January 5, 1889—Witnessing what he saw as an advance in movable type, Mark Twain became even more gripped by the irrational exuberance that so often overcame him in money matters. Healthy profits from his prolific writing and extensive lecturing were no longer enough for him; he needed more to sustain his lavish lifestyle. Within a half-dozen years, the master chronicler of what he called “The Gilded Age” would be pushed to the brink of financial ruin.
The author recorded the demonstration breathlessly in a notebook: “EUREKA! Saturday, January 5, 1889-12.20 P.M. At this moment I have seen a line of movable type spaced and justified by machinery! This is the first time in the history of the world that this amazing thing has ever been done. Present: J. W. Paige, the inventor; Charles Davis, Mathematical assistants Earll and mechanical Graham experts Bates, foreman, and S. L. Clemens. This record is made immediately after the prodigious event.”
Two days later he made another note about the “first proper name ever set by this new keyboard”: Shakespeare (which he owned up to misspelling, without one of the e's).
You can see the invention that bewitched and bankrupted the great satirist in the Mark Twain House and Museum in Hartford, Connecticut. Visiting the site several years ago, I saw on display the Paige compositor, intended to be the fastest printing machine ever made. Only two models of this 7,550-pound typesetting device were even made, since it failed in pre-production tests. With 18,000 moving parts, the machine is so complicated that it has never been taken apart, for fear it might never be put together again. By his own estimate, Twain sunk $150,000 into the invention over an 11-year period, and some biographers put his losses as high as $300,000. (In today’s currency, estimates run as high as $3 million.)
It was only natural that Twain’s financial folly took root in Hartford. Unlike the present-day capital of Connecticut, the city following the Civil War was bustling, featuring the largest subscription-publishing base in the U.S., as well as the insurance, banking and manufacturing industries. It immediately seized Twain’s affection as "the best built and handsomest town I have ever seen."
A close-knit group of local intellectuals known as Nook Farm centered around a tony suburb just beyond the western boundary of Hartford. Its members included Twain’s journalist friend, Charles Dudley Warner; John Hooker, a descendant of Connecticut's founder; and sisters Isabella and Harriet Beecher Stowe.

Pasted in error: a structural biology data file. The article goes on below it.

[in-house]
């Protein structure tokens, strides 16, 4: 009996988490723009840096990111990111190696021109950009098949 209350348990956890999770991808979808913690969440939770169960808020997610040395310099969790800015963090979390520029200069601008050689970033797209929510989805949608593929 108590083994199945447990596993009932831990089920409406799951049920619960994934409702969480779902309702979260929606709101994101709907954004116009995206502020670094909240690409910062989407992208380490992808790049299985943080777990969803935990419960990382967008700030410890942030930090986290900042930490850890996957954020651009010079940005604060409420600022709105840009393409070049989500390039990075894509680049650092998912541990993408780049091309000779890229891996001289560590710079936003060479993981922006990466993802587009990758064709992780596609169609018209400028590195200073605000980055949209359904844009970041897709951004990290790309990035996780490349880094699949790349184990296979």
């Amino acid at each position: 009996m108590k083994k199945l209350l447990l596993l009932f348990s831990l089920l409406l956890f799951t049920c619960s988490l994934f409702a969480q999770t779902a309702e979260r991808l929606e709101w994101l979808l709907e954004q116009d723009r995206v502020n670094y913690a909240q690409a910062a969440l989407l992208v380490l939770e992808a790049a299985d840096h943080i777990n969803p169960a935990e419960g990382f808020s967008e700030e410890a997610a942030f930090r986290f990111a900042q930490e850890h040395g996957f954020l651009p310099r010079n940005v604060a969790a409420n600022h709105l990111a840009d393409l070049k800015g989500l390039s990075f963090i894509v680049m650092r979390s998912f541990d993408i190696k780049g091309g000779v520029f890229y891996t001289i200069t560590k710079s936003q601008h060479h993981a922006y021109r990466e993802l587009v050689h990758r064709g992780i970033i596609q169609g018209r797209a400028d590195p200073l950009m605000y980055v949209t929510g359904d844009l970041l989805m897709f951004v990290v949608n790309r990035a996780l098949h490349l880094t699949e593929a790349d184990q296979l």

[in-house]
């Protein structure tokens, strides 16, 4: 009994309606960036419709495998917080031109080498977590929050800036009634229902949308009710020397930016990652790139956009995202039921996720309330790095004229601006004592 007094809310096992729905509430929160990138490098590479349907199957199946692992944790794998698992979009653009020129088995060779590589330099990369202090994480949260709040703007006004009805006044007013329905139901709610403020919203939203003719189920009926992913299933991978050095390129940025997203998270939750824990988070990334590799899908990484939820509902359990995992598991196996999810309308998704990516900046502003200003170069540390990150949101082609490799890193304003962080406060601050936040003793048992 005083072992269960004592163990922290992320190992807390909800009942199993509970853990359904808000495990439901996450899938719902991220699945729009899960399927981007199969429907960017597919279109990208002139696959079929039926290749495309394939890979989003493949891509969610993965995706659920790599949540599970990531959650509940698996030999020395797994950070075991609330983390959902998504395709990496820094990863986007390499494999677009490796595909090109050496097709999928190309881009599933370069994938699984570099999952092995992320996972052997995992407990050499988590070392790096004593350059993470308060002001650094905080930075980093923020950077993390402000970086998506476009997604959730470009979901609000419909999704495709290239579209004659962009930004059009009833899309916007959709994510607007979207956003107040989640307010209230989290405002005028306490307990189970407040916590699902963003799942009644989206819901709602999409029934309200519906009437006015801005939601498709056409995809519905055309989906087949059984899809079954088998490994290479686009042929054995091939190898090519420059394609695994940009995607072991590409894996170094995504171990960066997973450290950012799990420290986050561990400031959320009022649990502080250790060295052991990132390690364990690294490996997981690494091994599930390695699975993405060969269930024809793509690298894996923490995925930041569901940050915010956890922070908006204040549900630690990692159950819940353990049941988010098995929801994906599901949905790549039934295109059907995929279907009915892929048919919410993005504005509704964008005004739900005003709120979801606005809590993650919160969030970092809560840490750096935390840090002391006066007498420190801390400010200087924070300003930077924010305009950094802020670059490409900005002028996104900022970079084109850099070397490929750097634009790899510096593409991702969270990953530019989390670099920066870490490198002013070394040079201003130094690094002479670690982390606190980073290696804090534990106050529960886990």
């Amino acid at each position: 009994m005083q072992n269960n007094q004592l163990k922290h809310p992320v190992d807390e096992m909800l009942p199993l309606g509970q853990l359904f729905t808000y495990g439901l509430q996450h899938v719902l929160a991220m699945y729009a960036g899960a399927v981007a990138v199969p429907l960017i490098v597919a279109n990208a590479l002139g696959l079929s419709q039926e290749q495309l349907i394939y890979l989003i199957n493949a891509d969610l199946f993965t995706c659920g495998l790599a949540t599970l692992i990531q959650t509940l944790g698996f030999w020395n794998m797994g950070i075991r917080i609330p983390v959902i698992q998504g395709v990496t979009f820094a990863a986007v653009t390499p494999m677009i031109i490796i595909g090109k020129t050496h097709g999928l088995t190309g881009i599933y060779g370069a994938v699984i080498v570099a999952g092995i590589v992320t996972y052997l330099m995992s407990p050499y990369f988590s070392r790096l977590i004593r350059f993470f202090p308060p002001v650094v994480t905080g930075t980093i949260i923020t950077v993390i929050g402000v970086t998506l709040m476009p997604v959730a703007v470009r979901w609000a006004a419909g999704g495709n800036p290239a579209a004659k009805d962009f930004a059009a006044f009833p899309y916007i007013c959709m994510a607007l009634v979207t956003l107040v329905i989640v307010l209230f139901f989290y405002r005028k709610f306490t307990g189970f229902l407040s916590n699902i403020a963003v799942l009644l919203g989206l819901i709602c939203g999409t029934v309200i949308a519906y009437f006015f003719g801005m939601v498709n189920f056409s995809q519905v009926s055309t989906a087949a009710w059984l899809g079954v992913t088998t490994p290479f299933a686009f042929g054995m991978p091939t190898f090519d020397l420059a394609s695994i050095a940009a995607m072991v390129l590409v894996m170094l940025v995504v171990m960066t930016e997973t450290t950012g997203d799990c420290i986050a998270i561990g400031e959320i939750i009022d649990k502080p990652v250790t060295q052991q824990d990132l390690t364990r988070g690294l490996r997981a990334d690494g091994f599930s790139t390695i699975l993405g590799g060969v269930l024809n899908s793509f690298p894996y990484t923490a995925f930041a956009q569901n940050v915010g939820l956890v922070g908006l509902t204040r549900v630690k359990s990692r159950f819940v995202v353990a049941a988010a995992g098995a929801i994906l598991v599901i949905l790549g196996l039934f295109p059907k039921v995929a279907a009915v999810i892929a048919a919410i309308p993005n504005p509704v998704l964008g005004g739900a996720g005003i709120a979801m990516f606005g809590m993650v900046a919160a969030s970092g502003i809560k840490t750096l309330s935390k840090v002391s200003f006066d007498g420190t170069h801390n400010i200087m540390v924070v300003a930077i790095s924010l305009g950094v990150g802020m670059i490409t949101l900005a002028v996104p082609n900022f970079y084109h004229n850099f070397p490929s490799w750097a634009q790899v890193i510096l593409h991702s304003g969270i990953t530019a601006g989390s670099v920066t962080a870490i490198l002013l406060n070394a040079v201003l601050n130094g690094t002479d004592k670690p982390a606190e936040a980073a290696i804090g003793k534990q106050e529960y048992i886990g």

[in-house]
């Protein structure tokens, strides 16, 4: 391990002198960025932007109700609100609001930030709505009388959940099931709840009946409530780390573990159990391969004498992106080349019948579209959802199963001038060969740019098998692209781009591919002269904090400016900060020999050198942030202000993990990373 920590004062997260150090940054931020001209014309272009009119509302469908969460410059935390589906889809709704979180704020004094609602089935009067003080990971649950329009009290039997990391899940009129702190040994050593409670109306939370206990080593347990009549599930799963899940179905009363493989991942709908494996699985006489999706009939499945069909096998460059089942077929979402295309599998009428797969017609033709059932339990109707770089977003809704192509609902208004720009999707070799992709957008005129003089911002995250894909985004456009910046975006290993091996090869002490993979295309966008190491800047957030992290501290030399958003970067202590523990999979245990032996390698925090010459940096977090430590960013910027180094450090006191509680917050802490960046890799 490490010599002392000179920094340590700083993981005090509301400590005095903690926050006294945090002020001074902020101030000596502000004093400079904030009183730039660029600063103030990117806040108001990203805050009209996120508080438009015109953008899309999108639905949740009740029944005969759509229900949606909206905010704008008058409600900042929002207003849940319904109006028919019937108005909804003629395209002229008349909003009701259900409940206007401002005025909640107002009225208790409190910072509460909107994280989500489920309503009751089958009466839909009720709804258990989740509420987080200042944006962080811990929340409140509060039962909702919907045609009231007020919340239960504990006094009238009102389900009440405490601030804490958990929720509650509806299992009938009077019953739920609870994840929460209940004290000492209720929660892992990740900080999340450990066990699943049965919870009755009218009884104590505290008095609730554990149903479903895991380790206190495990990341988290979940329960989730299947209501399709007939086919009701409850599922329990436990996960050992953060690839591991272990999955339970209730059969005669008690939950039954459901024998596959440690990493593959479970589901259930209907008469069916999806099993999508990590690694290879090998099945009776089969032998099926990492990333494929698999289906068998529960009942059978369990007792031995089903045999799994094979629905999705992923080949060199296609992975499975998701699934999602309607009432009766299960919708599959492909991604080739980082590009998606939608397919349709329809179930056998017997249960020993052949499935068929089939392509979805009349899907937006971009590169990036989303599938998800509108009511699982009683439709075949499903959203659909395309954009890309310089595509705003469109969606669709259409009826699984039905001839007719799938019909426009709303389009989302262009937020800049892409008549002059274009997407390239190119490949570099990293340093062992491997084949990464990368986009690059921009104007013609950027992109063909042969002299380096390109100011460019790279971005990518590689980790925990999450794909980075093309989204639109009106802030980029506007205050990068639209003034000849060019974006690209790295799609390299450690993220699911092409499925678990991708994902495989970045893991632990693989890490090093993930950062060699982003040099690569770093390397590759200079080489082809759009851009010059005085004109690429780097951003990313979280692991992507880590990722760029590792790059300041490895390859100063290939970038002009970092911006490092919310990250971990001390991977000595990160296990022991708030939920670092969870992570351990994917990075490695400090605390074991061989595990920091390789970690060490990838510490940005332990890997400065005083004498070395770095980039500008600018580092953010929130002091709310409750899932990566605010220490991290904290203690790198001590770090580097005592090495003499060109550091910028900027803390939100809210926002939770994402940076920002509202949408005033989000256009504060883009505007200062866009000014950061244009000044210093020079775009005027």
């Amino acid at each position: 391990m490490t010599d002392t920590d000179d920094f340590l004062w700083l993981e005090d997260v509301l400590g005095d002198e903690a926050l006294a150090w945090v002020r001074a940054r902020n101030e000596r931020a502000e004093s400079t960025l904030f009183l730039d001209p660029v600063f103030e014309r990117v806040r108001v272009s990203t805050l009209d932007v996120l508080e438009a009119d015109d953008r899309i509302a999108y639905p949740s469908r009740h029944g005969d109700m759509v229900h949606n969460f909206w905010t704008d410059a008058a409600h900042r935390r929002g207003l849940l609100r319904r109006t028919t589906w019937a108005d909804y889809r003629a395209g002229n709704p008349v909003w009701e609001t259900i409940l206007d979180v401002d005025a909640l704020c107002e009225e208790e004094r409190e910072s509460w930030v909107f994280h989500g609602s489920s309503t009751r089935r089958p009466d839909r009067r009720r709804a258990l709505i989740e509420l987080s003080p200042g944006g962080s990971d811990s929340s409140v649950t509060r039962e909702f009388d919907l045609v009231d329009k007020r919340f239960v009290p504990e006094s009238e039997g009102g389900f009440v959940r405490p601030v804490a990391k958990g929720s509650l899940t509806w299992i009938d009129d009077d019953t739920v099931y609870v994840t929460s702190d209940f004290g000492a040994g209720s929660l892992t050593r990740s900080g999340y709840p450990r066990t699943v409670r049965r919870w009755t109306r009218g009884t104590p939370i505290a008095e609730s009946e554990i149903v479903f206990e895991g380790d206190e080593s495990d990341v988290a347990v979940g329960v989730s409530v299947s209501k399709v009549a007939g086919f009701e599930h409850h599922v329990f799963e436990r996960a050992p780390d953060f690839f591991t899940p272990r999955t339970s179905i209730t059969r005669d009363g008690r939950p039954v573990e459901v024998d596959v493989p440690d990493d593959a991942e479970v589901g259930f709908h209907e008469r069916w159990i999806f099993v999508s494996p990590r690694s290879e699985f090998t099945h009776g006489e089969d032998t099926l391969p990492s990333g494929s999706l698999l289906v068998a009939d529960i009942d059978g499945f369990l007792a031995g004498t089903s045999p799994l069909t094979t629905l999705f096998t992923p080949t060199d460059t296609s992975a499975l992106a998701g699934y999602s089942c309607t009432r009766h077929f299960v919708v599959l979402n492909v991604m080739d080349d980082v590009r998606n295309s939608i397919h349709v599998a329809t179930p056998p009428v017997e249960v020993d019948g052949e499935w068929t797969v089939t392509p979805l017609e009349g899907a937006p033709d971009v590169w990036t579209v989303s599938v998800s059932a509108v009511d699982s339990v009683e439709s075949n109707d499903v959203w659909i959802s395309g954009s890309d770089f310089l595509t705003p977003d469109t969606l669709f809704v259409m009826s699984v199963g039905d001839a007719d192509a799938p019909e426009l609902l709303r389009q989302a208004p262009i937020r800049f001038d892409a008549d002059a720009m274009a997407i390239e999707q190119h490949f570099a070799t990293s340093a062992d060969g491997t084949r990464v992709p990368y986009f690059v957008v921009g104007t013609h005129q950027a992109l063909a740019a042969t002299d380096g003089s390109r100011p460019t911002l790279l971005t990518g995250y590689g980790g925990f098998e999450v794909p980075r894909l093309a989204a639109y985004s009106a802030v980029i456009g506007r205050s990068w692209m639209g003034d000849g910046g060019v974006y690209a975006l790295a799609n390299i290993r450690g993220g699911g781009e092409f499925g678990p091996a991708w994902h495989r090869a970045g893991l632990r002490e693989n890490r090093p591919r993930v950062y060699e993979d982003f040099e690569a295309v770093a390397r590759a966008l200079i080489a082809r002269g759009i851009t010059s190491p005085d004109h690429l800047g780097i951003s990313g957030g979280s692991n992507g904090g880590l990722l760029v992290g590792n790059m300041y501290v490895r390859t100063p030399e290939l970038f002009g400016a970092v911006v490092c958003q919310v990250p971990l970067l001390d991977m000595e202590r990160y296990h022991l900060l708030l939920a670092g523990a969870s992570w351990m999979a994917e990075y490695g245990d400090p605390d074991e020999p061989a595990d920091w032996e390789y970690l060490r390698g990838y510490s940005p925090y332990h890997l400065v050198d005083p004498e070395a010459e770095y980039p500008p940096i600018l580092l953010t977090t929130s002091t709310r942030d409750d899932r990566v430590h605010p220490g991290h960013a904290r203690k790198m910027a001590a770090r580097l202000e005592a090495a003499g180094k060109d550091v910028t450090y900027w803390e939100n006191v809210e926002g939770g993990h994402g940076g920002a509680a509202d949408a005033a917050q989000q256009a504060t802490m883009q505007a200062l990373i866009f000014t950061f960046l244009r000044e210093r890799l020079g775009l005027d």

Nook Farm provided Twain with the appreciation he couldn't find elsewhere on the East Coast. His flamboyant appearance (a matching sealskin coat and hat with the fur outside) and irreverent talk left the literary establishment cold in Boston. But Nook Farm quickly recognized his talent.
Entrance into the Nook Farm circle, however, came with a price. Nearly every member struggled to live up to the living standards of their upscale city. Twain’s house cost $125,000 to build (more than a million dollars in today's terms), soaking up his considerable earnings from books and lectures and his wife's inheritance. (After initial coldness, Twain’s father-in-law, a railroad entrepreneur, had ended up bankrolling their first home in Buffalo, all the way down to paying for uniforms for their butler and coachman. It gave the writer an unfortunate taste for easy living.)
Maintaining the Hartford house and entertaining guests (who regularly received champagne and fillets of beef) taxed Twain's resources. Even worse, technological get-rich-quick schemes were absorbing his earnings without any prospect of reward. (Twain was not enamored of every bit of technology. A closet in the house, for instance, contains a phone—an instrument that bedeviled him. In heights of exasperation, he referred to the operator as "the hello girl," and kept a report card on the wall in the closet to remind the phone company of its shortcomings.)
Twain was involved with one patent that made money, in 1874: a self-pasting scrapbook. Thereafter, he invested in profit-losing enterprise after another: one-handed grape shears, a historical game, a perpetual calendar, a “bed-clasp” for keeping babies’ blankets in place, even a hand grenade that could extinguish fires.
But the compositor got into his blood. Unlike these other products, it involved his passion for print, dating back to his years as a teenage printing apprentice back in Missouri. The invention by New England mechanic-inventor James Paige would have transformed the then-laborious process of preparing words for typing into something more automatic, closer to a typewriter. As an author and principal in a publishing company (one that had recently published Ulysses S. Grant’s acclaimed Personal Memoirs), he saw huge, ongoing value in this.
It was not to be. Instead of providing him with the security that would make him see the novel on which he worked that year, A Connecticut Yankee in King Arthur's Court, as his literary "swan song," the project became a financial sinkhole, prompting the author and would-be venture capitalist to exclaim, “I have never been so desperate in my life, and for good reason, for I haven’t got a penny to my name.” (In the uncensored version of his autobiography, he also desired what he viewed as appropriate retribution for Paige: having his testicles put in a vise.)
The failure of the project forced Twain to sell his cherished 19-room red Hartford mansion—the home where he created Tom Sawyer and Huckleberry Finn—and go on a lecture tour to recoup his fortune and, to his credit, repay other investors in the project. It also inaugurated the final, dark period of his life, as he faced continuing financial problems owing to expired copyrights for his books and the deaths of his beloved wife and two of his three daughters.